He was redeployed to serve as the commander, Multinational Joint Task Force, MNJTF, in May 2017 and then subsequently appointed as the chief of defense staff, by President Buhari in 2021.

He was succeeded by another highly praised commander, Maj. Genaral Ibrahim Attahiru—who was to become for a short time, the chief of army staff, before his death in a plane crash, in 2021.

  1. Maj. General Ibrahim Attahiru General Attahiru took over the theatre command May 2017 when Boko Haram overran some part of Benishekh and Mainok, holding the dreaded camp Tinbuktu Traiangle, which was recaptured by men of the Nigerian Army effectively by February 2021.

Few days after assuming office—of his many other feats—Attahiru neutralized five Boko Haram commanders.

He was later redeployed to the army headquarters to serve as deputy chief of policy and plans. Maj. Gen. Rogers Nicholas replaced him.

In 2021, he became the chief of army staff—with his tenure cut short by death, just when it started.

  1. Maj. Gen. Rogers Nicholas Maj. Gen. Rogers Nicholas, took over from Major General Ibrahim Attahiru in December 2017.

His first action started shortly after he called on Boko Haram insurgents operating in Sambisa Forest and other axis of the Lake Chad region to lay down their arms and embrace peace.

Under Nicholas, the sect continued to launch series of attacks, in Gwoza, Madagali, Bama, Banki, but which were repeatedly repelled by troops.

Nicholas’ tenure saw the forging of major working cooperation between members of Civilian JTF, other security agencies, the media and people of the state. He was replaced August 2018, by Maj. Gen. Abba Dikko.

  1. Maj. Gen. Abba Dikko Dikko was the sixth theatre commander.

Before his appointment, Dikko was the commander Operation Last Hold, also a military operation stationed in the fringes of Lake Chad, battling the terrorists and who are largely from the ISWAP extraction, hibernating in the region.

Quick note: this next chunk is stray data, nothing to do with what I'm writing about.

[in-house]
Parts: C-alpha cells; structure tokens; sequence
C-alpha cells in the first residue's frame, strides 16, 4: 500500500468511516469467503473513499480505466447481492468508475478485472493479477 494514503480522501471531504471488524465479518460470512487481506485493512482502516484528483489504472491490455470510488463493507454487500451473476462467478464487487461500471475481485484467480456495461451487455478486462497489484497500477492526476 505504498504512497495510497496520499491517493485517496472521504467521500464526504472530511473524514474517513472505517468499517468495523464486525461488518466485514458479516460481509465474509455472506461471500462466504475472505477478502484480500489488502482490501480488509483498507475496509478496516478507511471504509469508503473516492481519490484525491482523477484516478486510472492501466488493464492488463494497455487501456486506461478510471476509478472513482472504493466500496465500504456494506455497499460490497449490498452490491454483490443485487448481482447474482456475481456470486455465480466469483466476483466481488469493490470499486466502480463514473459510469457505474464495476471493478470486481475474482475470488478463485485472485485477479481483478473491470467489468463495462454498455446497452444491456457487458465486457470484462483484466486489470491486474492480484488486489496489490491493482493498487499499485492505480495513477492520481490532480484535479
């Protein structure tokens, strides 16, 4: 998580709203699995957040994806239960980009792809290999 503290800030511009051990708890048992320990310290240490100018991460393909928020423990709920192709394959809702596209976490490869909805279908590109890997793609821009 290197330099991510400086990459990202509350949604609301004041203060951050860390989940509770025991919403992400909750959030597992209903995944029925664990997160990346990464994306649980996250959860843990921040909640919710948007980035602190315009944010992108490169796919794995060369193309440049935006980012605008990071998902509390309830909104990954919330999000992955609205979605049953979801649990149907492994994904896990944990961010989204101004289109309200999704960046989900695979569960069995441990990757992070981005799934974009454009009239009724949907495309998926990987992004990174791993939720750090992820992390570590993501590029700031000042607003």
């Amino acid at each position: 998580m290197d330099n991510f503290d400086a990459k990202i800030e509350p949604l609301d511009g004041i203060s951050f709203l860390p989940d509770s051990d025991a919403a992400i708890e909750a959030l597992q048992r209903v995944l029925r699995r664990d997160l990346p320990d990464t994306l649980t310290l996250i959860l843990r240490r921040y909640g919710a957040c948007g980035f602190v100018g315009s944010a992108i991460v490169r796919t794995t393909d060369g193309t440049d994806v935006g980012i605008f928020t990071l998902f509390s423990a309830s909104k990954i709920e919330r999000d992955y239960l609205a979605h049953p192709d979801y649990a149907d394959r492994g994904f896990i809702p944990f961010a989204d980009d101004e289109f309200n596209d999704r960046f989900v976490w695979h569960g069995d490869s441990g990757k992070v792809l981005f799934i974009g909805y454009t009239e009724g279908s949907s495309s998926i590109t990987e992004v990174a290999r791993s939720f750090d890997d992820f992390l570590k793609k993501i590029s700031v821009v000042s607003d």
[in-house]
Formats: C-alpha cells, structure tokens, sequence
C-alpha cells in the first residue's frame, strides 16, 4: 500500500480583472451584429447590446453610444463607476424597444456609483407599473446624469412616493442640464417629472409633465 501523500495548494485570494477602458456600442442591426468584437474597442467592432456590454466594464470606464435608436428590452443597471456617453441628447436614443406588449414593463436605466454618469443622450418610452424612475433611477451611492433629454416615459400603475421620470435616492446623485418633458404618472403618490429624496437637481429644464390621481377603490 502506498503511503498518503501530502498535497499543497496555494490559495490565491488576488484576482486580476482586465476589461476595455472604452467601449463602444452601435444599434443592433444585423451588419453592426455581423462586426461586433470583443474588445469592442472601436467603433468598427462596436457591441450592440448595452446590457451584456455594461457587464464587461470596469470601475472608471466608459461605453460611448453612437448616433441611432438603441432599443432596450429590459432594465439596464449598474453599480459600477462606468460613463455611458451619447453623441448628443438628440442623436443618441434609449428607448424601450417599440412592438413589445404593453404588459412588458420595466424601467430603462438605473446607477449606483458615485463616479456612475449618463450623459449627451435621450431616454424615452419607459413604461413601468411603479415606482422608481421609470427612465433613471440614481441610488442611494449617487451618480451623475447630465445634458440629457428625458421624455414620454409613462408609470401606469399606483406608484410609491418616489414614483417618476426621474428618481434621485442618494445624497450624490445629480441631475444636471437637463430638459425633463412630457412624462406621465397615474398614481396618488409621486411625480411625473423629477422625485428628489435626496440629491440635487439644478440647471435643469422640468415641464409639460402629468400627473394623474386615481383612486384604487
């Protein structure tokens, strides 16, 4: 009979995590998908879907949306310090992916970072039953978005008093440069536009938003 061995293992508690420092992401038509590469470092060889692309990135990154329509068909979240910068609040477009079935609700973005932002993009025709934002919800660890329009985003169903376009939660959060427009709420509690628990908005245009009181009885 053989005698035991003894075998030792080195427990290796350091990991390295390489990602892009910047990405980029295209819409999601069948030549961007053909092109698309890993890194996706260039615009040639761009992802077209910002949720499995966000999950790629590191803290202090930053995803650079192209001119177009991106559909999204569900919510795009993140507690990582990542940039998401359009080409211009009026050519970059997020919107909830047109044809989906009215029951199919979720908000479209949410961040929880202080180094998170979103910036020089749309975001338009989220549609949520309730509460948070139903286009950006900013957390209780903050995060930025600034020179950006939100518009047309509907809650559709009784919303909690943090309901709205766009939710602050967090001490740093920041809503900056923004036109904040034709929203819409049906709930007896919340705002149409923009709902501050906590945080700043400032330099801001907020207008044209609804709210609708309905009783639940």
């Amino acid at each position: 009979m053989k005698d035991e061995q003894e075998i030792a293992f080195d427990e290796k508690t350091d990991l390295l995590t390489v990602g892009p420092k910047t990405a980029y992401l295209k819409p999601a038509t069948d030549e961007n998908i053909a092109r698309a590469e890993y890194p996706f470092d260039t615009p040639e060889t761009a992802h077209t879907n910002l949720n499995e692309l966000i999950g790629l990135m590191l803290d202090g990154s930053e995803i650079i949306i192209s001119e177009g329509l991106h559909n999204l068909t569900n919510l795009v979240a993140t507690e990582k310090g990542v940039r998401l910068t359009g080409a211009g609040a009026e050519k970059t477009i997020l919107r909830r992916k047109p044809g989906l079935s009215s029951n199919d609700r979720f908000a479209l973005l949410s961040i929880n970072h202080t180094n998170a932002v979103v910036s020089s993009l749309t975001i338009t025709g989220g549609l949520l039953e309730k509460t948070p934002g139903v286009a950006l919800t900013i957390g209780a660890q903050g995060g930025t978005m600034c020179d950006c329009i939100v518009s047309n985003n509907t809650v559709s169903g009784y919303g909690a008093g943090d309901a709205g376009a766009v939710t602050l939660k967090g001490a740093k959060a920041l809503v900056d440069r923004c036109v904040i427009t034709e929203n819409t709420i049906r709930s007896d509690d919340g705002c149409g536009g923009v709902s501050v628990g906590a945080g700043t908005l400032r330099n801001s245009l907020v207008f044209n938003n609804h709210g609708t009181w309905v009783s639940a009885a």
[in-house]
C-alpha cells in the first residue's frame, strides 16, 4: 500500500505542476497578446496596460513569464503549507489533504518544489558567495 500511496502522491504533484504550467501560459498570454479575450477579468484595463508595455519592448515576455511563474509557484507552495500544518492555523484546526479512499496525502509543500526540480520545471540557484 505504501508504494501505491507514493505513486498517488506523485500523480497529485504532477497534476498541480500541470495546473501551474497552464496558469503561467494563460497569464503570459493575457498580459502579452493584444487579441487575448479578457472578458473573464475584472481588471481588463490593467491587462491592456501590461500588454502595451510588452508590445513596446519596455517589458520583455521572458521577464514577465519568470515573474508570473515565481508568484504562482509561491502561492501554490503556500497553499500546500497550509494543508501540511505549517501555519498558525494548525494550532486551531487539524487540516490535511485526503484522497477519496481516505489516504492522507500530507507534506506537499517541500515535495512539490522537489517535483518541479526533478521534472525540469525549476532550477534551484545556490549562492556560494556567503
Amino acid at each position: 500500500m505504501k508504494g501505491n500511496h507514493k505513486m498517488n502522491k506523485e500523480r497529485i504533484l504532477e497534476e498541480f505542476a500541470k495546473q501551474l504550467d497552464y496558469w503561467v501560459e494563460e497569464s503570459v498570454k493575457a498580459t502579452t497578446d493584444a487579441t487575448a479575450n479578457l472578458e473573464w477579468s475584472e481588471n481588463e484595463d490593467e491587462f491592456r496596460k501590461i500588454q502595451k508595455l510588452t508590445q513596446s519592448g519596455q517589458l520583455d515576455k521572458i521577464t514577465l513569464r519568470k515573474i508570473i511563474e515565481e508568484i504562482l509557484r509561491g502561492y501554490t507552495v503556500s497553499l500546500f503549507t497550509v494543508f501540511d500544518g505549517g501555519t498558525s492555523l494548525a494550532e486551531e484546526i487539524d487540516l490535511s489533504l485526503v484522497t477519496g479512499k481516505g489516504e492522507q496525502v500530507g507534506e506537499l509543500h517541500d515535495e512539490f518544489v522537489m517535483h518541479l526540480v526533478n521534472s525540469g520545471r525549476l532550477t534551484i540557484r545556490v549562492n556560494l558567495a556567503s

In November 2018, Dikko was moved to the army headquarters to serve as the chief of civil military affairs.

In May 2021, after his retirement, he was also appointed by President Buhari, as the pioneer coordinator of the National Centre for the Control of Small Arms and Light Weapons (NCCSALW).

  1. Maj. Gen. Benson Akinroluyo Maj. Gen. Benson Akinroluyo who replaced Dikko in November of the same year, became the seventh theatre commander of the operation and served for more than eight months.

He was the General Officer Commanding the Headquarters of 3 Division before his new posting November, 2018.

The general was commended severally by the then Chief of Army Staff, Lt. Gen. Buratai, retired.

He was replaced in August 2019 by Maj. Gen. Olusegun Adeniyi.

  1. Maj. Gen. Olusegun Adeniyi Adeniyi, upon taking over the command, promised Nigerians that he would take the fight to the enclaves of Boko Haram.

According to records, Maj. Gen. Adeniyi on several occasions joined his troops in the field to fight the terrorists, which made him much popular among the terrorists and their prime target.

Adeniyi had come under their ambushes several times.

One of them was in Auno, along the Maiduguri – Damaturu Highway.

In the encounter, several Boko Haram terrorists were killed.

He was replaced by Lt. Gen. Faruk Yahaya, the current chief of army staff.

  1. Lt. Gen. Faruk Yahaya Lt. Gen. Yahaya took over March 2021, as a major general.

Under him, the codename of the operation was changed from Operation Lafia Dole to Operation Hadin Kai.

He served for only three months, after which he was appointed by President Buhari as the chief of army staff.

He succeeded Lt. General Attahiru, after he died in a fatal plane crash.

  1. Major General Felix Omoigui Major General Felix Omoigui took over from Faruk Yahaya in acting capacity June 2021.

He held the office for one month, before handing over to the serving theatre commander, Major General Christopher Gwabi Musa.

  1. Major General Christopher Gwabi Musa Maj. General Musa took over few days after Abubakar Shekau, the factional leader of terrorist group died.

His death was followed by the killing of many terrorist commanders by troops.

Many of their enclaves were also destroyed.

As a result of overwhelming firepower from the military, as well as widening internal cracks, over 20, 000 of them surrendered to the Nigerian Army.